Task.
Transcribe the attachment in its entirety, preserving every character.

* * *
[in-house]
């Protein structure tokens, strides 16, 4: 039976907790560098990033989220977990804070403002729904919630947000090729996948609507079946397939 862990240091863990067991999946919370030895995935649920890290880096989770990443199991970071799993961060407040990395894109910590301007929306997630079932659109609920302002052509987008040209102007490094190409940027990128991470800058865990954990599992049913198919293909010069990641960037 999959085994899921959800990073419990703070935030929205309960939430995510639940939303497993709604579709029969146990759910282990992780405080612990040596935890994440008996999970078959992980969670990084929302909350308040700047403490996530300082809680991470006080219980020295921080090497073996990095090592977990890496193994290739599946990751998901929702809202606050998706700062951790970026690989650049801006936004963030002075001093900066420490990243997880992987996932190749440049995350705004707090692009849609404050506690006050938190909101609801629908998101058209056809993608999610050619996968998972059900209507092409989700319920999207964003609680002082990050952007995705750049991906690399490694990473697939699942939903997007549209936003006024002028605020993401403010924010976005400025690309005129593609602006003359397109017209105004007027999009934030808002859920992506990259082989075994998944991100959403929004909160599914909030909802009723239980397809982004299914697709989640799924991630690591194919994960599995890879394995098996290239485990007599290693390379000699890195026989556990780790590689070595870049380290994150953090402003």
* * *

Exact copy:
[in-house]
């Protein structure tokens, strides 16, 4: 039976907790560098990033989220977990804070403002729904919630947000090729996948609507079946397939 862990240091863990067991999946919370030895995935649920890290880096989770990443199991970071799993961060407040990395894109910590301007929306997630079932659109609920302002052509987008040209102007490094190409940027990128991470800058865990954990599992049913198919293909010069990641960037 999959085994899921959800990073419990703070935030929205309960939430995510639940939303497993709604579709029969146990759910282990992780405080612990040596935890994440008996999970078959992980969670990084929302909350308040700047403490996530300082809680991470006080219980020295921080090497073996990095090592977990890496193994290739599946990751998901929702809202606050998706700062951790970026690989650049801006936004963030002075001093900066420490990243997880992987996932190749440049995350705004707090692009849609404050506690006050938190909101609801629908998101058209056809993608999610050619996968998972059900209507092409989700319920999207964003609680002082990050952007995705750049991906690399490694990473697939699942939903997007549209936003006024002028605020993401403010924010976005400025690309005129593609602006003359397109017209105004007027999009934030808002859920992506990259082989075994998944991100959403929004909160599914909030909802009723239980397809982004299914697709989640799924991630690591194919994960599995890879394995098996290239485990007599290693390379000699890195026989556990780790590689070595870049380290994150953090402003």